Doge’s Palace

November 9th, 2018ByProntopiaLeave a Comment

The Doge’s Palace, or Palazzo Ducale, is one of the best-known landmarks of Venice. It was the residence of the Doge, the leader of the Republic, whose name means guide or leader. The palace was also the seat of other institutions until 1797 when the Republic came to an end. After over a century in which the splendid rooms were used for the bureaucracy of the French first, then the Austrians, and eventually the Italians, the Palazzo was restored and reopened as a museum in 1923.

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Doge's Palace and San Mark Square Venice

The first palace to be built in this site dates back to the 9th century but nothing remains of that construction because it was destroyed by a fire. The last fire occurred in 1577, ravaged the Scrutinio Room and the Great Council Chamber consuming paintings by Titian, Carpaccio and Bellini. Although it was the peak of Renaissance and Andrea Palladio presented his design for the new building, it was decided to keep the previous Gothic style that we still see today.

Palazzo Ducale and Jail Venice

The entrance for the visitors is under the portico on the waterfront. Unmissable are the Doge’s apartments where the Doge could rest from the burdens of the ruling. They used to be furnished with the Doge’s personal belongings that, at his death, were replaced with those of the next one.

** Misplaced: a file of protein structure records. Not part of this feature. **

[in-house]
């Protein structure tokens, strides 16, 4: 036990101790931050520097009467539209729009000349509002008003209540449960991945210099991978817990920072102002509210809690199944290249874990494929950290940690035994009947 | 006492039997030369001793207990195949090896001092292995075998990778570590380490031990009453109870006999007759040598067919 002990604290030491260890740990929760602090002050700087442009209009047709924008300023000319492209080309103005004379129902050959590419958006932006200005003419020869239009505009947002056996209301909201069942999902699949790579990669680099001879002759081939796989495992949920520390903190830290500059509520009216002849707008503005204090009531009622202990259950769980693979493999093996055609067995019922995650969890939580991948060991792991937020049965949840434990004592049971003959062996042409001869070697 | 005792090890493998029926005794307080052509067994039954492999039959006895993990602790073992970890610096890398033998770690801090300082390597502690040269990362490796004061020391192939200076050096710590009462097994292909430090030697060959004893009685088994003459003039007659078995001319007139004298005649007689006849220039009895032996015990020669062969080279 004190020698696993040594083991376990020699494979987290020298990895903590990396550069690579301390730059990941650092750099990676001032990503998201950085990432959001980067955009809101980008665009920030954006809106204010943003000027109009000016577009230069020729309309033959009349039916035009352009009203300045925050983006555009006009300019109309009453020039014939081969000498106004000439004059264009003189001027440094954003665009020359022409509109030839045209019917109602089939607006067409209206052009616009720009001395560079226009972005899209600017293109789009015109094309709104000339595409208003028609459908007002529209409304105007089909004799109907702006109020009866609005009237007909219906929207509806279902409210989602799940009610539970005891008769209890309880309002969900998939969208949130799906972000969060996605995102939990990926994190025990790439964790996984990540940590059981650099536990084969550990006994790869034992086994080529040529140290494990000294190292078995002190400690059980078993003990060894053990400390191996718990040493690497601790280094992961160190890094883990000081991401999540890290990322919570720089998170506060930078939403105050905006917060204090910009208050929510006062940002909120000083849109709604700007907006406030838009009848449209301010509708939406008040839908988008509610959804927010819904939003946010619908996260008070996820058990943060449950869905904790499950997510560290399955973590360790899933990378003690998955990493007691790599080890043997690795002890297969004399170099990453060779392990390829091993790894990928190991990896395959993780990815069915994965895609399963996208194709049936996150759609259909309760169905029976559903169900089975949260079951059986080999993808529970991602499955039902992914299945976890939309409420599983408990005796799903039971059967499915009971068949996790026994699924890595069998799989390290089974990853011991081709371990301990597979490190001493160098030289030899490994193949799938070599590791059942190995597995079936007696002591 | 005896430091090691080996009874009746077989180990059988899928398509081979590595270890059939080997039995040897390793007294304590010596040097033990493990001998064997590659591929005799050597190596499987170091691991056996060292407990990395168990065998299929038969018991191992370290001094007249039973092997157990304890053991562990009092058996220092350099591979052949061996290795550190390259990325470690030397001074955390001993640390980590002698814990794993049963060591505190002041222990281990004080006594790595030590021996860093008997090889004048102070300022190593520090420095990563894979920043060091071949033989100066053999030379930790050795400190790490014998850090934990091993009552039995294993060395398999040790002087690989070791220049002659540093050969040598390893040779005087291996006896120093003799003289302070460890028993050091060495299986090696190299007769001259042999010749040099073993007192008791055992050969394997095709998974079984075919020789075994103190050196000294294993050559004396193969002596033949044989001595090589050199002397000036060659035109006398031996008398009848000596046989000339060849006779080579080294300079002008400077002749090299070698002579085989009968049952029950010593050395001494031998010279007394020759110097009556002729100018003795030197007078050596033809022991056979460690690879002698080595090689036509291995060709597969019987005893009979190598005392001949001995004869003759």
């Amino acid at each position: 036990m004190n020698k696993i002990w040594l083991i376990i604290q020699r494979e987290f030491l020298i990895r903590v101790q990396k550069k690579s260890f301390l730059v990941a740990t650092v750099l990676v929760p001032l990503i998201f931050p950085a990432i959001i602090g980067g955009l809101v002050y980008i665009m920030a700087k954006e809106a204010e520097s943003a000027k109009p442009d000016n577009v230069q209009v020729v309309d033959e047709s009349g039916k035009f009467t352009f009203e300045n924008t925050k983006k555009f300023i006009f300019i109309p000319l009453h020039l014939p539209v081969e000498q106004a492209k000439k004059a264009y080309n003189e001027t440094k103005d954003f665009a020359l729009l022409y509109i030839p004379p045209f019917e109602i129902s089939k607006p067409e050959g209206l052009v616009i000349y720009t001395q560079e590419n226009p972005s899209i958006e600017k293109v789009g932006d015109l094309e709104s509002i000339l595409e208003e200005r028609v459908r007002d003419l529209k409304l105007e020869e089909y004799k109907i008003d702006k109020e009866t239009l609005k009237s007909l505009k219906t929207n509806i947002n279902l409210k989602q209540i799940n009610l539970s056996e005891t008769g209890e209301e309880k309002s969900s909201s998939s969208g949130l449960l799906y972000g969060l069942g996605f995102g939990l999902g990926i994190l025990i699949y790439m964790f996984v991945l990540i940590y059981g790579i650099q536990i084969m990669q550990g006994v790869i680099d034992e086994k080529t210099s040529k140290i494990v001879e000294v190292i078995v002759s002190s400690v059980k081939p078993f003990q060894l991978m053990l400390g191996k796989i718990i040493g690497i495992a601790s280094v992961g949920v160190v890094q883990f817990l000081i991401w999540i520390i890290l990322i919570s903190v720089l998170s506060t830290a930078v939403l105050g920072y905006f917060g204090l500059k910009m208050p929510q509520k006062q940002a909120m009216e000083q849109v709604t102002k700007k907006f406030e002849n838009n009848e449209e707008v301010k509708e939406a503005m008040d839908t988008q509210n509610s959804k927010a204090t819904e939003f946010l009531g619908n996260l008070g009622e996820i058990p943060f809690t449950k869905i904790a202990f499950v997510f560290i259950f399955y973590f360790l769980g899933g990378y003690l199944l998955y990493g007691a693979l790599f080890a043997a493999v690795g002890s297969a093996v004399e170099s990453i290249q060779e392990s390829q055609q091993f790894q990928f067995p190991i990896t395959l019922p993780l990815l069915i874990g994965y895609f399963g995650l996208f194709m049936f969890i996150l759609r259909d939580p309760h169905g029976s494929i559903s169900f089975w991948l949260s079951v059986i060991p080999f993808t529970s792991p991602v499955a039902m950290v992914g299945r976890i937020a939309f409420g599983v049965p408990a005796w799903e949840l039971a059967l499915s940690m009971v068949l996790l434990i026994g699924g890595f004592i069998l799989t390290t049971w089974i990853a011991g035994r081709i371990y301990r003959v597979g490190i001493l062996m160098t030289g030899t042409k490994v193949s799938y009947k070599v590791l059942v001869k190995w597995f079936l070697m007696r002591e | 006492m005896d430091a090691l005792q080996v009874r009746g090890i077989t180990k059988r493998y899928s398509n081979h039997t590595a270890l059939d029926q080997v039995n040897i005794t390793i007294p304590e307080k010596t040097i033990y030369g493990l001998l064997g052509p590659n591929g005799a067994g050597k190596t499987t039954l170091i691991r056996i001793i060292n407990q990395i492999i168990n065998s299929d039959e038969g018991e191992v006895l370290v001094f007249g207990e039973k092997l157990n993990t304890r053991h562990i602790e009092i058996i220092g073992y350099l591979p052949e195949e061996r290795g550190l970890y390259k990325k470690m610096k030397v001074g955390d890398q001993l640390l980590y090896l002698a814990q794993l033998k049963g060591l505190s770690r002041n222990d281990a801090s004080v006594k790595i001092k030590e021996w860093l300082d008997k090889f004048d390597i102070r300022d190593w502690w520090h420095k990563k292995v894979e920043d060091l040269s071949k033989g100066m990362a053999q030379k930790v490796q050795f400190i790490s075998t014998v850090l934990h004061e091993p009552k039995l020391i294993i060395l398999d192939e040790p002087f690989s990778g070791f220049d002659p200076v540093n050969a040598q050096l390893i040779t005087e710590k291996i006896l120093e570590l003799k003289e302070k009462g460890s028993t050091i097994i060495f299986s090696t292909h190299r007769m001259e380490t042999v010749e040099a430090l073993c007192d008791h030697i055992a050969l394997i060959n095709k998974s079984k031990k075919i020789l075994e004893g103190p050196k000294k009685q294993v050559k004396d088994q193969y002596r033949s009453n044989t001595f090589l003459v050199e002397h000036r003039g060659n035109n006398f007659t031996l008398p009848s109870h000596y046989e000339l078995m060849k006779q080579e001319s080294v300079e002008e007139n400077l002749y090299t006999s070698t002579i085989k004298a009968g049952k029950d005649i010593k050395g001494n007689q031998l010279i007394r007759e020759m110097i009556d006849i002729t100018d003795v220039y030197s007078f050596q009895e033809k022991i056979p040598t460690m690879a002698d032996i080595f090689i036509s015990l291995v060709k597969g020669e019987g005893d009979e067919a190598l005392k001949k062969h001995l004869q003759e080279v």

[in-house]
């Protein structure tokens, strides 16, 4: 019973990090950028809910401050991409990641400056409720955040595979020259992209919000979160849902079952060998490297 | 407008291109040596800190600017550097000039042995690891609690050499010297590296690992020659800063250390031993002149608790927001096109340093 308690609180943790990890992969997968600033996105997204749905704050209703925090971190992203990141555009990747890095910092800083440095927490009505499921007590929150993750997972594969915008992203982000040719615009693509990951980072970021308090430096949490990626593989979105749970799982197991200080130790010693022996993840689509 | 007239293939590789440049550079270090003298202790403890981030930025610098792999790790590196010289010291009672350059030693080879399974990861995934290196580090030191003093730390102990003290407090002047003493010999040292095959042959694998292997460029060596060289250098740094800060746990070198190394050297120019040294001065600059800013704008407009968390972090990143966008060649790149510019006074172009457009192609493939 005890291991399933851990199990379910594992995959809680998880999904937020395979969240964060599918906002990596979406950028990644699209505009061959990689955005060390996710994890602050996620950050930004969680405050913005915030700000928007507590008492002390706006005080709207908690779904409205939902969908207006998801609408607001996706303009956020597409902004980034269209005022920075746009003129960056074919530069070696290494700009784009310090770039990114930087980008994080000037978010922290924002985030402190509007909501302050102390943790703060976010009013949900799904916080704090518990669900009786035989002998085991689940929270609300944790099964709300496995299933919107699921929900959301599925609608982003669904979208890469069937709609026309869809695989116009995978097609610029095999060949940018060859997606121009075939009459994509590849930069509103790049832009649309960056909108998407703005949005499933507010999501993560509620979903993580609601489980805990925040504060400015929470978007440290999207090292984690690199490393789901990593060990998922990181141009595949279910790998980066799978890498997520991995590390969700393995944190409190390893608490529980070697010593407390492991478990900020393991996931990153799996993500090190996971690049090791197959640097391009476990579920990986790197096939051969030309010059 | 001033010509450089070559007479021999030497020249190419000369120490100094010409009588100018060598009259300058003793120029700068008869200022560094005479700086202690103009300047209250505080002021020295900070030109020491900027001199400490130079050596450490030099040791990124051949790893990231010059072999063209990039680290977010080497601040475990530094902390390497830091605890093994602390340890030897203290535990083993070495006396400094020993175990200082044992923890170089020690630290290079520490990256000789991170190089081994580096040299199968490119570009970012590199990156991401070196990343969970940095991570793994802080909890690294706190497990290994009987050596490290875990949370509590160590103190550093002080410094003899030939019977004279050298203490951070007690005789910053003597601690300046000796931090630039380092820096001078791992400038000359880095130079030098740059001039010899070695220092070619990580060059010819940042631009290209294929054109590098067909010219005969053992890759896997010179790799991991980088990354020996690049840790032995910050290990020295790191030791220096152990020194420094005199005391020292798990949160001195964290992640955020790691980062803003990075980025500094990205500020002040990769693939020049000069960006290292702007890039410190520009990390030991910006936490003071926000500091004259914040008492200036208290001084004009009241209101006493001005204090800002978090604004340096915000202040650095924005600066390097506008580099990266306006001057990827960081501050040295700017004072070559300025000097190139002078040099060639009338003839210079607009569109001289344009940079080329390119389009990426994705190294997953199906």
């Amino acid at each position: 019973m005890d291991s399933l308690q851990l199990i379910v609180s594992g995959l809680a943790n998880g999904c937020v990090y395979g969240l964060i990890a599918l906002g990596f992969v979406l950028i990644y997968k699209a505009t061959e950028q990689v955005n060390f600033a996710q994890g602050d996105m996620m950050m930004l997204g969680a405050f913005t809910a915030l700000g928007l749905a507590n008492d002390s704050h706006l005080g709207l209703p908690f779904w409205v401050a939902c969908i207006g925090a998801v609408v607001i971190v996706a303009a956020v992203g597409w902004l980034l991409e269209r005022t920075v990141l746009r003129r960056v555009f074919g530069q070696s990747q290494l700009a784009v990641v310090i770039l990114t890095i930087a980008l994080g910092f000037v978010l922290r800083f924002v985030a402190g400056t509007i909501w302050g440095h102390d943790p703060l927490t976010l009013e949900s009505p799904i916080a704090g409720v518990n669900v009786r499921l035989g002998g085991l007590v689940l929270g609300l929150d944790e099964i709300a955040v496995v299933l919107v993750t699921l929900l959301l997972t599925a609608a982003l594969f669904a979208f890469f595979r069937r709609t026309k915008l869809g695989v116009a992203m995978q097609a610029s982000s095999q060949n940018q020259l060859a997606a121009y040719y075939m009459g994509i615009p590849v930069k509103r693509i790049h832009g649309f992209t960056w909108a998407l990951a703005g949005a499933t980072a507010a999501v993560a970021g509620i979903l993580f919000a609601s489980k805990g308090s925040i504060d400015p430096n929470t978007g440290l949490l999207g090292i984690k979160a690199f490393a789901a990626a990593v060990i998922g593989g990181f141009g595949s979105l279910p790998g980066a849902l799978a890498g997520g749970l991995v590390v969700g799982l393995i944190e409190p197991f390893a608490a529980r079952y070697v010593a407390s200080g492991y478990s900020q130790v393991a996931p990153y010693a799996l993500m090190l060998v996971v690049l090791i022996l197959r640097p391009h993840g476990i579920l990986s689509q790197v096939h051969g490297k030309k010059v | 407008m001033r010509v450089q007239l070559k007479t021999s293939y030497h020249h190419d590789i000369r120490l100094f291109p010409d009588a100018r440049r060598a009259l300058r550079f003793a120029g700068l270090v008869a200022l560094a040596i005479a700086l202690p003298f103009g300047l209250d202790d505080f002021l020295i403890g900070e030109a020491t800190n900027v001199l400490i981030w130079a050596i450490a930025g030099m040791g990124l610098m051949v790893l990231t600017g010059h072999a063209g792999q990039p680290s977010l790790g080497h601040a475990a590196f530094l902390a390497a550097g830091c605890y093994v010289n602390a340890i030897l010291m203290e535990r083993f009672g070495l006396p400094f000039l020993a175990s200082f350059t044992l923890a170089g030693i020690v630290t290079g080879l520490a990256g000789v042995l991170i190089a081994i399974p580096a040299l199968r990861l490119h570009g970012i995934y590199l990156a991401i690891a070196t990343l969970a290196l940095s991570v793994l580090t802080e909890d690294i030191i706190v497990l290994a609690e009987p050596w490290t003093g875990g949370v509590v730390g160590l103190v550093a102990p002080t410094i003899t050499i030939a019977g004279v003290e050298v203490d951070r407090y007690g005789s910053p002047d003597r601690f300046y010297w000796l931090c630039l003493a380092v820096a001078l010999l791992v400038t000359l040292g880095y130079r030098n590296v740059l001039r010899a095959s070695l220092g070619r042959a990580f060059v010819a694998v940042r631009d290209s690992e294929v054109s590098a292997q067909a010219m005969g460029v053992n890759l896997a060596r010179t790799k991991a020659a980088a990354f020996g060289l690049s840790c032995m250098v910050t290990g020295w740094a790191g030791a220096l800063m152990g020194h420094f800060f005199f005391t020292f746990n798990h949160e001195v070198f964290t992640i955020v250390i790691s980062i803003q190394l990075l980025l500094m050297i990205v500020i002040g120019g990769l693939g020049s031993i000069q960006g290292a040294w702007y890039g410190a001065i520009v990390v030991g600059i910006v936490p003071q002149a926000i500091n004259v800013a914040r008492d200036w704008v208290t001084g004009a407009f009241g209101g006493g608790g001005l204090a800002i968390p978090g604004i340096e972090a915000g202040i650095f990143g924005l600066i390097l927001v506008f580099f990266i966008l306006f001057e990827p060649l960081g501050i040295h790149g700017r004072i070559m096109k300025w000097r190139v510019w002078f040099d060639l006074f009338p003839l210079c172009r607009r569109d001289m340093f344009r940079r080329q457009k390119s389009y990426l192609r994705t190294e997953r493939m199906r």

The Institutional Chambers include the Senate Chamber, the Full College Chamber, The Chamber of the Council of Ten and many others. The Bridge of Sighs links the Palace to the Prison of Piombi. Here, you can choose whether to see the cells on the lower floors or head to the exit through the central courtyard, an enclosed piazza with the magnificent Giants’ Staircase, and out through the Porta della Carta. Innumerable artworks are along the way: Titian, Tintoretto, Veronese, Tiepolo, and Palladio are only the most famous artists that left their sign in this impressive edifice.

Doge's Palace Venice Detail

The Doge’s Palace opens every day at 8.30 and closes at 5.30 pm from November to March, and at 7 pm from April to October. On Fridays and Saturdays, the closing time is at 11 pm. The full ticket price is €20 while it’s €13 for those up to 25 and over 65 years old, families of two adults and at least one child aged 6–14. A Museum Pass is also on sale at the price of €24 and includes one admission to eleven museums of the MuVe group over 6 months.

The Palazzo is available for private tours after the closing time for groups of at least 20 people at the price of €80 each. If you don’t want to waste your time along your museum hopping, book a Prontopia local that will take you from one museum to the other taking the unbeaten path for you.

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